parties find no other alternative but to resort to hartals. And an alternative to hartal has a very dangerous ramification. If constitutional politics is not allowed overground, there is every possibility that dissenters will choose underground to carry out their activities. In that case, the ruling party has to bear all the consequences of such political activities underground where they may join hands with outlawed operatives. We certainly share the agonies of the members of business communities over hartal but then could they suggest any other alternative to it? Would they relish pitched crackdown on any move of democratic forces to come to the streets in protest? We have seen in photos how the headquarters of the major opposition BNP in Dhaka was seen sieged by arms-wielding cops. We even saw women cops having a nap inside that office ! The sight might please the ruling quarters but would surely alienate further the opposition from the ruling quarters, making political reconciliation a day-dream. The use of mobile courts, usually set up to nab hoarders and dishonest businessmen engaged in adulteration and use of dangerous chemicals in fruit ripening, in hunting down the political activists has even triggered grave concern among human rights bodies. Several jurists have termed the action as extra-constitutional. At a time when the ruling party leaders are never tired of expressing their firm resolve to uphold rule of law (as they wont budge an inch from what the higher courts have decreed in matters that go in their favour), mobile courts sending hundreds of political non-conformists to jails, simply makes a mockery of what they publicly preach. We hope, sanity returns to the polity. And the main task in this regard lies with the Awami League as it is in power. And let it not forget that the indiscriminate repression of political opposition will sow the seeds of vengeance among nearly 40 per cent voters who had cast their ballots in favour of BNP and against the League. What is funny is the fact that we are yet to get full verdict of the Supreme Court but the ruling quarters have launched a full-scale war on the opposition in its campaign against the caretaker government which they had fought for by resorting to means that the Awami League too would now dub as sedition. Would it allow BNP and its allies to construct a Janatar Manch in front of the Press Club? Does Hartal Deliver in Democracy? November 28, 2010 By Sazid Khan The main opposition party BNP has once again called upon a hartal, this time on 30th November. The leaders of this respected party are claiming that this strike is meant to ensure basic human rights for the people of Bangladesh. But such a claim is clearly a smoke screen for BNPs protest against the government for snapping away the residence of Begum Khaleda Zia. BNPs first hartal for this reason was observed right after Begum Zia was forced to leave her cantonment house. That brought great suffering to the those who were left home-bound instead of going to their kith and kin to celebrate Eid. After 2 weeks the opposition party has announced a second hartal for this very personal issue and the third one in total after AL took power.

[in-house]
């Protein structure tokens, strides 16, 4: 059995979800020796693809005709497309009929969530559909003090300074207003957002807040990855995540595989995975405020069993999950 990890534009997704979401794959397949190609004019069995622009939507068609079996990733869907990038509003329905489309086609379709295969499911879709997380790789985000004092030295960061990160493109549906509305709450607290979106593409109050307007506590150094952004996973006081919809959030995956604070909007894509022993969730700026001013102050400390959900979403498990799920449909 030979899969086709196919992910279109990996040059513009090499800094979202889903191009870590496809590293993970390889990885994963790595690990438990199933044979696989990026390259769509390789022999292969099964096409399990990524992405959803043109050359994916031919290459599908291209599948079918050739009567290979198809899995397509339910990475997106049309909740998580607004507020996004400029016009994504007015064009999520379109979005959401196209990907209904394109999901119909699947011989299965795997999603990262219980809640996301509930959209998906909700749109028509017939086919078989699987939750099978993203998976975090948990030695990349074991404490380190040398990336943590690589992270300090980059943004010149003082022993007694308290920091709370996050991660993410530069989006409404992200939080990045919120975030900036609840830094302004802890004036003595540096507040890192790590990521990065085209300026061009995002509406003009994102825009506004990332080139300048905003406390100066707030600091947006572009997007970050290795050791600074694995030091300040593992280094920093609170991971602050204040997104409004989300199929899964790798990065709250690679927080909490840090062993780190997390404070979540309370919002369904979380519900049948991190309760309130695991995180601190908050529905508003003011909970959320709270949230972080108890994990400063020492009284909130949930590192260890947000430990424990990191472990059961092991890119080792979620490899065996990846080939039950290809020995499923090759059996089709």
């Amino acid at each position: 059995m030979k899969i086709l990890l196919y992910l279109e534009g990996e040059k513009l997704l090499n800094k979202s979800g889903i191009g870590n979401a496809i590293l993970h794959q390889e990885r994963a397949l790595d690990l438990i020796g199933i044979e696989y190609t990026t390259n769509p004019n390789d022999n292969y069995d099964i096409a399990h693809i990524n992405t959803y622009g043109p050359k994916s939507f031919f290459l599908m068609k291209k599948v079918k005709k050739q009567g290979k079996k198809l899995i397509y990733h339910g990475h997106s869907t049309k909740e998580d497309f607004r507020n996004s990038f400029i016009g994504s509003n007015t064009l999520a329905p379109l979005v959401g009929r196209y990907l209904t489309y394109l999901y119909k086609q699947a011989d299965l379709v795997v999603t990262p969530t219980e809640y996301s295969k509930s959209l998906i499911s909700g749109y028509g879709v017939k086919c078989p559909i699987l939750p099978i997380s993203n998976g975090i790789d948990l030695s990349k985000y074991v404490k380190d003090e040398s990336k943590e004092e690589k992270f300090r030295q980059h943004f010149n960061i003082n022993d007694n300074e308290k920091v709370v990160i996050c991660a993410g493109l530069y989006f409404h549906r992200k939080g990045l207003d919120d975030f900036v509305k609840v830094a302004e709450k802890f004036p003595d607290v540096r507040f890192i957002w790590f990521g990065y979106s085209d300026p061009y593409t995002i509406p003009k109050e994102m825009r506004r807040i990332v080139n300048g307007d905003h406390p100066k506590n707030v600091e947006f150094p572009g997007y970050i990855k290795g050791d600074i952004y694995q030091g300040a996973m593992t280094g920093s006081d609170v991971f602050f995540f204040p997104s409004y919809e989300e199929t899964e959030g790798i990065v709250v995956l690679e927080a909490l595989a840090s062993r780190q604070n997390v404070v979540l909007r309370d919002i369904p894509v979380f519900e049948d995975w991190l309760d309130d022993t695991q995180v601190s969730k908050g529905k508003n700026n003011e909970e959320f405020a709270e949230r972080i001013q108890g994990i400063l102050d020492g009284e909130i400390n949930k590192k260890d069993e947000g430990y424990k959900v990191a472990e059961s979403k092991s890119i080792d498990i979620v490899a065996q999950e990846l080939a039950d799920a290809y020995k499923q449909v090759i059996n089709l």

Hartal is used as the last resort by opposition parties throughout the globe, when all other ways to get their demands fail. Although the economic and social consequences of such drastic measures are debated in national and local news media and at public forums with monotonous regularity, opposition politicians claim they have no alternative but to recourse to fight the intransigence and deaf ear of the party in power. This story has become a common scenario for both the parties. Hartal is not simply an inconvenience and a nuisance, it is tantamount to a call for an economic boycott of our own goods and services by our own politicians during the period hartals are in effect. In stronger words, one may regard the calls for hartals as an act of constitutionally sanctioned economic terrorism. Why should we not regard the call for a hartal an act of economic terrorism when the citizens of a free country (buyers, sellers, shop-owners, factory workers, business executives, transportation workers, students, and academic institutions, etc.) are forced to stay out of their normal and routine activities for fear of retribution and physical harm? Reluctant shop-keepers and innocent bystanders lose properties and many even get killed by hartal-enforcing hooligans. If we analyze the history of Bangladesh we will see that hartals are called by major political parties when they lose their grip on positions of power. Once an opportunity opens up with the offering of a new government contract, or some private entrepreneur taking an initiative for major investment, the ministers and the entire government machinery including the lending bank officials line up to get a share of what can be grabbed from the project. These are the same politicians who get involved in hartals and lockouts when they switch from a position of power to one of powerlessness. But the question is: can hartal deliver in democracy of Bangladesh? Political protests, open political dialogue and debate are the fundamental rights of citizens of a free society. But how can politicians promise citizens a better economic future if their acts themselves are directed towards destroying the economic fabric and infrastructure of the country they want to rule? Of course, the blame for loss of output and welfare due to recurrent calls for hartals rests equally on both the major political parties. Both the leading parties have kept the National Parliament inactive, which is the highest house of this country for political dialogue. But when the opposition party always boycotts parliamentary sessions, the government can take any decision at its sweet will. And as a consequence, the opposition bench calls upon hartal out of nowhere. UNDP report on the economic loss due to hartals claims the loss of 3 to 4 percent of annual GDP, apparently causing discomfort in some circles. Leaving aside any contentions about the precise measure of the loss of economic output and the magnitude of the parameter reflecting the negative effects of hartals, one must recognize that the GDP does not provide an accurate measure of the welfare of the people. The GDP measure does not reflect the welfare loss brought about by the inconveniences, hardships and anxieties the citizens have to withstand during the periods of hartals and thereafter. The GDP loss would be further aggravated when one